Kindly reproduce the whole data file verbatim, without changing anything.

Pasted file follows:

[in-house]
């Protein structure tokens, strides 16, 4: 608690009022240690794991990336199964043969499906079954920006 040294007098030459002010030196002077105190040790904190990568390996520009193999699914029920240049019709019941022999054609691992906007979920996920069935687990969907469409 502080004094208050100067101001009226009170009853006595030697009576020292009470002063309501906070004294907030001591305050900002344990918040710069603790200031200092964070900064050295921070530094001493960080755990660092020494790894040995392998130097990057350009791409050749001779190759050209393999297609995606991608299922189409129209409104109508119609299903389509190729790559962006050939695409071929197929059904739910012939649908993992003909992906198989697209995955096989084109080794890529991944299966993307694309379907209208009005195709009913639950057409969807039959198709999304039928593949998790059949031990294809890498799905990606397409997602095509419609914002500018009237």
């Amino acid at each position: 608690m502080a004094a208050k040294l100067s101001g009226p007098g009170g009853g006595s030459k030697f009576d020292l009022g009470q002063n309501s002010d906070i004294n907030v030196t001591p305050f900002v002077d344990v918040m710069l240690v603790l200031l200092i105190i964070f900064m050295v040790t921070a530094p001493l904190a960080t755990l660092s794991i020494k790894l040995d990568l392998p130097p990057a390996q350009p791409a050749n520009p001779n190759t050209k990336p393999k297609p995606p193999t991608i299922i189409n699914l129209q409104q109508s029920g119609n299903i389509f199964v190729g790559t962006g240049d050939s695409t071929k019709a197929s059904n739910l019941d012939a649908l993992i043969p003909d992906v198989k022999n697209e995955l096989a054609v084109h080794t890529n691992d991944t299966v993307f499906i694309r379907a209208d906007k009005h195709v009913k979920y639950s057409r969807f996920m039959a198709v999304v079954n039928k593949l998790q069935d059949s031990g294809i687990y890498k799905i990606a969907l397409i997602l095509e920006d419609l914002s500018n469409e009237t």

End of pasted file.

[in-house]
């Protein structure tokens, strides 16, 4: 608690009022240690794991990336199964043969499906079954920006 040294007098030459002010030196002077105190040790904190990568390996520009193999699914029920240049019709019941022999054609691992906007979920996920069935687990969907469409 502080004094208050100067101001009226009170009853006595030697009576020292009470002063309501906070004294907030001591305050900002344990918040710069603790200031200092964070900064050295921070530094001493960080755990660092020494790894040995392998130097990057350009791409050749001779190759050209393999297609995606991608299922189409129209409104109508119609299903389509190729790559962006050939695409071929197929059904739910012939649908993992003909992906198989697209995955096989084109080794890529991944299966993307694309379907209208009005195709009913639950057409969807039959198709999304039928593949998790059949031990294809890498799905990606397409997602095509419609914002500018009237």
């Amino acid at each position: 608690m502080a004094a208050k040294l100067s101001g009226p007098g009170g009853g006595s030459k030697f009576d020292l009022g009470q002063n309501s002010d906070i004294n907030v030196t001591p305050f900002v002077d344990v918040m710069l240690v603790l200031l200092i105190i964070f900064m050295v040790t921070a530094p001493l904190a960080t755990l660092s794991i020494k790894l040995d990568l392998p130097p990057a390996q350009p791409a050749n520009p001779n190759t050209k990336p393999k297609p995606p193999t991608i299922i189409n699914l129209q409104q109508s029920g119609n299903i389509f199964v190729g790559t962006g240049d050939s695409t071929k019709a197929s059904n739910l019941d012939a649908l993992i043969p003909d992906v198989k022999n697209e995955l096989a054609v084109h080794t890529n691992d991944t299966v993307f499906i694309r379907a209208d906007k009005h195709v009913k979920y639950s057409r969807f996920m039959a198709v999304v079954n039928k593949l998790q069935d059949s031990g294809i687990y890498k799905i990606a969907l397409i997602l095509e920006d419609l914002s500018n469409e009237t």